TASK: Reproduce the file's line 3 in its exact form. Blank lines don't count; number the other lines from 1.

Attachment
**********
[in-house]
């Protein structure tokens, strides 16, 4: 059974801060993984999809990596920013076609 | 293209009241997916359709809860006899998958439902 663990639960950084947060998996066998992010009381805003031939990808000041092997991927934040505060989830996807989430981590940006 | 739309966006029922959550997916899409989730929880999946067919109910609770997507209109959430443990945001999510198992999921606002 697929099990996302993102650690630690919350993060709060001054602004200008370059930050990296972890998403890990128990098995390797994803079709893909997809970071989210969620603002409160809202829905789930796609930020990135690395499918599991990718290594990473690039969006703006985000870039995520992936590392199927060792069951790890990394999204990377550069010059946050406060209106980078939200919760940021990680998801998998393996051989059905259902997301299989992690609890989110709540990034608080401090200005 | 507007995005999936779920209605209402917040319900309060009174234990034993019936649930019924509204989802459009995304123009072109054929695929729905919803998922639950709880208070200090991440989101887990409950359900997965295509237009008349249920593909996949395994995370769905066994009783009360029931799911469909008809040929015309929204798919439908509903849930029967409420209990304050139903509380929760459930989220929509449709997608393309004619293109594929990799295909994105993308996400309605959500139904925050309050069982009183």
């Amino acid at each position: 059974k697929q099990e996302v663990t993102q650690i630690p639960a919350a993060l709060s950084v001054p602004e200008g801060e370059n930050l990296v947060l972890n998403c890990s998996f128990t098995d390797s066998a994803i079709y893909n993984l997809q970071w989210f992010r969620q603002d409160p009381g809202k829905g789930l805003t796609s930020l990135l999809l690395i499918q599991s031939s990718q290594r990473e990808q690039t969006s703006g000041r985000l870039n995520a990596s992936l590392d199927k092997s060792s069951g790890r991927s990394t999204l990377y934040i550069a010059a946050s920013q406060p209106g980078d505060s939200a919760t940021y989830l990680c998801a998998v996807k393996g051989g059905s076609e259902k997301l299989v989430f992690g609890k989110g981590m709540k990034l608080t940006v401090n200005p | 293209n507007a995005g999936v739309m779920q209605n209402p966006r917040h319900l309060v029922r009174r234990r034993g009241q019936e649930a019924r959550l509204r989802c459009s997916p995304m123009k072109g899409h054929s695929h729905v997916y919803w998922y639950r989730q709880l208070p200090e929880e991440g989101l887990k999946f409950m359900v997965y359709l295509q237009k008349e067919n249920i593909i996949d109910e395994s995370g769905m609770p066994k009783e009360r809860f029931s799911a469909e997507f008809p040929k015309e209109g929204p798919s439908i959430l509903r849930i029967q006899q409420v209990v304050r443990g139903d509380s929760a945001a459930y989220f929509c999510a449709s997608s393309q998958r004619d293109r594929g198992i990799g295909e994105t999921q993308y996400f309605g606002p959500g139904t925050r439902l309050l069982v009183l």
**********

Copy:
């Amino acid at each position: 059974k697929q099990e996302v663990t993102q650690i630690p639960a919350a993060l709060s950084v001054p602004e200008g801060e370059n930050l990296v947060l972890n998403c890990s998996f128990t098995d390797s066998a994803i079709y893909n993984l997809q970071w989210f992010r969620q603002d409160p009381g809202k829905g789930l805003t796609s930020l990135l999809l690395i499918q599991s031939s990718q290594r990473e990808q690039t969006s703006g000041r985000l870039n995520a990596s992936l590392d199927k092997s060792s069951g790890r991927s990394t999204l990377y934040i550069a010059a946050s920013q406060p209106g980078d505060s939200a919760t940021y989830l990680c998801a998998v996807k393996g051989g059905s076609e259902k997301l299989v989430f992690g609890k989110g981590m709540k990034l608080t940006v401090n200005p | 293209n507007a995005g999936v739309m779920q209605n209402p966006r917040h319900l309060v029922r009174r234990r034993g009241q019936e649930a019924r959550l509204r989802c459009s997916p995304m123009k072109g899409h054929s695929h729905v997916y919803w998922y639950r989730q709880l208070p200090e929880e991440g989101l887990k999946f409950m359900v997965y359709l295509q237009k008349e067919n249920i593909i996949d109910e395994s995370g769905m609770p066994k009783e009360r809860f029931s799911a469909e997507f008809p040929k015309e209109g929204p798919s439908i959430l509903r849930i029967q006899q409420v209990v304050r443990g139903d509380s929760a945001a459930y989220f929509c999510a449709s997608s393309q998958r004619d293109r594929g198992i990799g295909e994105t999921q993308y996400f309605g606002p959500g139904t925050r439902l309050l069982v009183l």